Our Story Begins
Our journey starts over 300 years ago at a time when adventurous Europeans were colonizing newly discovered corners of the world. The Lascelles family were ambitious, and set out to make their fortune in the West Indies. Initially they had limited success producing tobacco, cotton, sugar and its by-product, rum. Slaves were the main source of labour, and the Lascelles family became both owners and traders of African slaves in the West Indies.
It was in 1711, that Henry Lascelles, son of a prosperous gentleman farmer from Stank Hall near Northallerton, traveled to Barbados to work in the family business. His arrival sparked a remarkable progression in the previously unsuccessful business. With the help of his half-brother Edward, Henry quickly established himself as one of the island’s most energetic, enterprising and ruthless entrepreneurs. The brothers made a success of the business, adding banking to their list of endeavors, often repossessing plantations and slaves when rival owners defaulted on loans.
Within two decades, Henry had become one of the wealthiest and sophisticated entrepreneurs in the West Indies. It is from this fortune that Harewood House was built.
The Oldest and Most Expensive Rum in the World
In 2011, whilst preparing an inventory of wines and spirits in the dark cellars of Harewood House, Mark Lascelles and his colleague Andy Langshaw found something they did not expect.
At the back of the farthest cellar they saw two dusty shelves, upon which sat some mysterious looking bottles. Barely discernible under a thick coating of cobwebs and mould, the bottles were black with age, and so toxic looking Mark and Andy were wary about touching them without gloves! Very carefully, they brushed off the layers of dirt. They sniffed the contents with caution. What had they found?
In December 2013, 12 bottles of the Harewood Rum went up for sale at Christie’s in London. Nothing like this had ever come on the market before. Even the experts were quite unsure what to expect! Bidding started at £1,000 and quickly escalated in the electric auction room.
Six bottles of the Light Rum sold for nearly £25,000, with the last bottles of Dark Rum sold for a mind-boggling £7,000 each! No one could believe what they were seeing.
In December 2014, the final sale was even more astonishing. The last 16 bottles sold for a total well in excess of £100,000 making Harewood Rum officially not only the oldest, but also the most expensive rum in the world.
But what should be done with the proceeds?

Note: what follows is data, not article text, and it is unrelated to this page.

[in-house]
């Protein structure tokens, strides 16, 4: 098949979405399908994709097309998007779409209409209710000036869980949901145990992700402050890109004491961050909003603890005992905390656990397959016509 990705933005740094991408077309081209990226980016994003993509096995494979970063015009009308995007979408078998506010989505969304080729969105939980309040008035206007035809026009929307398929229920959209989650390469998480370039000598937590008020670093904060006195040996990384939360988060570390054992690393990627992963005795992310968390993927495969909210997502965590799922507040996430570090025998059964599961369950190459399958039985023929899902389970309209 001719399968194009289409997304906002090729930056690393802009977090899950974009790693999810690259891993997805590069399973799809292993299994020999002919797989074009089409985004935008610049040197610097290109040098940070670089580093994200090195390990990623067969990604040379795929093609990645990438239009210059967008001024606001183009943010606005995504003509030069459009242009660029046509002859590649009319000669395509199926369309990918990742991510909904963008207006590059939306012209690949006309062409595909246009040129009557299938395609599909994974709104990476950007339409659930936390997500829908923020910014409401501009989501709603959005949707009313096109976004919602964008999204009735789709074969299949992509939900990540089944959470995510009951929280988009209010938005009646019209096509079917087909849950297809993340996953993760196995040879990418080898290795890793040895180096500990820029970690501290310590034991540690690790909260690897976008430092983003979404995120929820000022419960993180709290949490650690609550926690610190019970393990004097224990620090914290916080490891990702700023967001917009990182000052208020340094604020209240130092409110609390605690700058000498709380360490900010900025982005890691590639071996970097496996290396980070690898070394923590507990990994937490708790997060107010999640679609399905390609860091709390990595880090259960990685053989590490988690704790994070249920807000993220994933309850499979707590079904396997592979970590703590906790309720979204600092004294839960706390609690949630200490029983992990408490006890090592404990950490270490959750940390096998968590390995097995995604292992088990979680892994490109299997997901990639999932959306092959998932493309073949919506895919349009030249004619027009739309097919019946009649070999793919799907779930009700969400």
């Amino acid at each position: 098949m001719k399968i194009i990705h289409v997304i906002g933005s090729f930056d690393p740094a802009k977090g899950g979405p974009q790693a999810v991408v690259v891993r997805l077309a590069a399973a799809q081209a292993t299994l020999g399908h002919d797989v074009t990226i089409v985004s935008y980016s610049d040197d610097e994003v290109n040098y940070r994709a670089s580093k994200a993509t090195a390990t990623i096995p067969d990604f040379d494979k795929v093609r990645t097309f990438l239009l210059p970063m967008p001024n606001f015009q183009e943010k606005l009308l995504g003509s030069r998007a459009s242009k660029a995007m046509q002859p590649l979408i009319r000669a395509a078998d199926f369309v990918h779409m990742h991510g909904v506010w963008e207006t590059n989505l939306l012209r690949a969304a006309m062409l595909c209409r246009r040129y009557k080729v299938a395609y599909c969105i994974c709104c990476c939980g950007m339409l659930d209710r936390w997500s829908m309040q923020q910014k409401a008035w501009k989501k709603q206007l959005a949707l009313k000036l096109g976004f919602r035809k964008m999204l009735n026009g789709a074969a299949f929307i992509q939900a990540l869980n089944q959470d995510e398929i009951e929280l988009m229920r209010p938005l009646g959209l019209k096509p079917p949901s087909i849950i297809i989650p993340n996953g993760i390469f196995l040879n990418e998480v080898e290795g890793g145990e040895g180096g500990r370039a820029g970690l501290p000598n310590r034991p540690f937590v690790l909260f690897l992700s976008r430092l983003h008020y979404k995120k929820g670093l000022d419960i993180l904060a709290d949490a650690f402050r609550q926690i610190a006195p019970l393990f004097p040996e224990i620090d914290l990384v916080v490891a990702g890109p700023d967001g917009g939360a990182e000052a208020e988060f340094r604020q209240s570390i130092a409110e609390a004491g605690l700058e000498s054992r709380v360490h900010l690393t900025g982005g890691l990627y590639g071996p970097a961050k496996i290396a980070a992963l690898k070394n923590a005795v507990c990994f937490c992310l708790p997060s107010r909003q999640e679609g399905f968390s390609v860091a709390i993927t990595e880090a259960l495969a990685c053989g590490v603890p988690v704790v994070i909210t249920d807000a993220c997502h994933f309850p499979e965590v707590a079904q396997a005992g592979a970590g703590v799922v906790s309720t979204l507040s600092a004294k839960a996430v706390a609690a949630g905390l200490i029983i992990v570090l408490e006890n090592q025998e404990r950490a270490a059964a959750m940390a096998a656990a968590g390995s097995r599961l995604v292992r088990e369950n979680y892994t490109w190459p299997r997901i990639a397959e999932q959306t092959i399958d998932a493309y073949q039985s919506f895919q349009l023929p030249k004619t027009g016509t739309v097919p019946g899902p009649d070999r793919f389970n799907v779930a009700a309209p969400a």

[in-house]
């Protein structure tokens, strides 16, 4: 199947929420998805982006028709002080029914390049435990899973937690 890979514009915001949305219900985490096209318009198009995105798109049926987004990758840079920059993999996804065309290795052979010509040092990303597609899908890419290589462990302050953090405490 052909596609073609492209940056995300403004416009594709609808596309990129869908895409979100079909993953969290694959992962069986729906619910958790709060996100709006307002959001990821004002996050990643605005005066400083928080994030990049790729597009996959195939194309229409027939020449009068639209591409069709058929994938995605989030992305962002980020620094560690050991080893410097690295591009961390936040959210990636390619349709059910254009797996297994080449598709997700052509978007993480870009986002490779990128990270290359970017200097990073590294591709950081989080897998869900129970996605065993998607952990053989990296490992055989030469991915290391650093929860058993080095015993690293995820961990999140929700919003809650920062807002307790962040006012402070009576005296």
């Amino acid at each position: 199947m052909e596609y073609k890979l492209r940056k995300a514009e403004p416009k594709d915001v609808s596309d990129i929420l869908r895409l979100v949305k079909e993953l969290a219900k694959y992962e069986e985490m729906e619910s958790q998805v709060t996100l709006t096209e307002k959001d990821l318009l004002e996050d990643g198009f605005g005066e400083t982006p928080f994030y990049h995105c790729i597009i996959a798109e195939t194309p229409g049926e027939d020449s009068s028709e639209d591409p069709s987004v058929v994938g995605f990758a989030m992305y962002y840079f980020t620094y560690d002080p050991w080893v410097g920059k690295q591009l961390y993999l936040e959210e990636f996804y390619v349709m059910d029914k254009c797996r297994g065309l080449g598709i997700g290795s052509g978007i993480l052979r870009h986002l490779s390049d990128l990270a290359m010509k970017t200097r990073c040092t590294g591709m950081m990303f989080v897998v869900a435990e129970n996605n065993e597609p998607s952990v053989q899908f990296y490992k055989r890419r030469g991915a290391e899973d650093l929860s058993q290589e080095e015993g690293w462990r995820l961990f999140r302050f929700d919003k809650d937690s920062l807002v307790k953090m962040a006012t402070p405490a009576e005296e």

Geraldine Connor Foundation
Throughout the whole process of discovery and research, everyone was committed to using funds from the rum sale in a positive way. The decision was made to donate the proceeds to the Geraldine Connor Foundation supporting the varied and vibrant Caribbean communities in Britain today.
Geraldine Connor was a larger-than-life character originally from Trinidad. A dynamic and imaginative theatre director, she supported Caribbean communities connecting young people with the arts.
After her premature death in 2011, not long after the rum was discovered, a foundation was set up in her name, to carry on her work in the performing arts especially, but not exclusively, with young people.
The foundations vision is to continuing the work and vision of Geraldine Connor in advancing the development and education of individuals in the arts and culture, and thereby developing professional and life skills, encouraging and nurturing new work and talent, and encouraging and promoting equality, diversity, empowerment and inclusion in society through the Arts.
Since its inception, the Foundation has hosted talks, performances and a free performing arts summer school for teenagers. More projects and performances, including another summer school, will happen this year.
What could be more appropriate than to under-pin the Foundation’s work with the proceeds from the rum sale? Putting something back. An alchemical transformation of base metal into gold.
Join us between 3rd April and 29th June, to explore in detail, the story of the Harewood Rum. It’s your chance to get close to the oldest and most expensive rum in the world. Read more.
Visit www.gcfoundation.co.uk for info on the Geraldine Connor Foundation.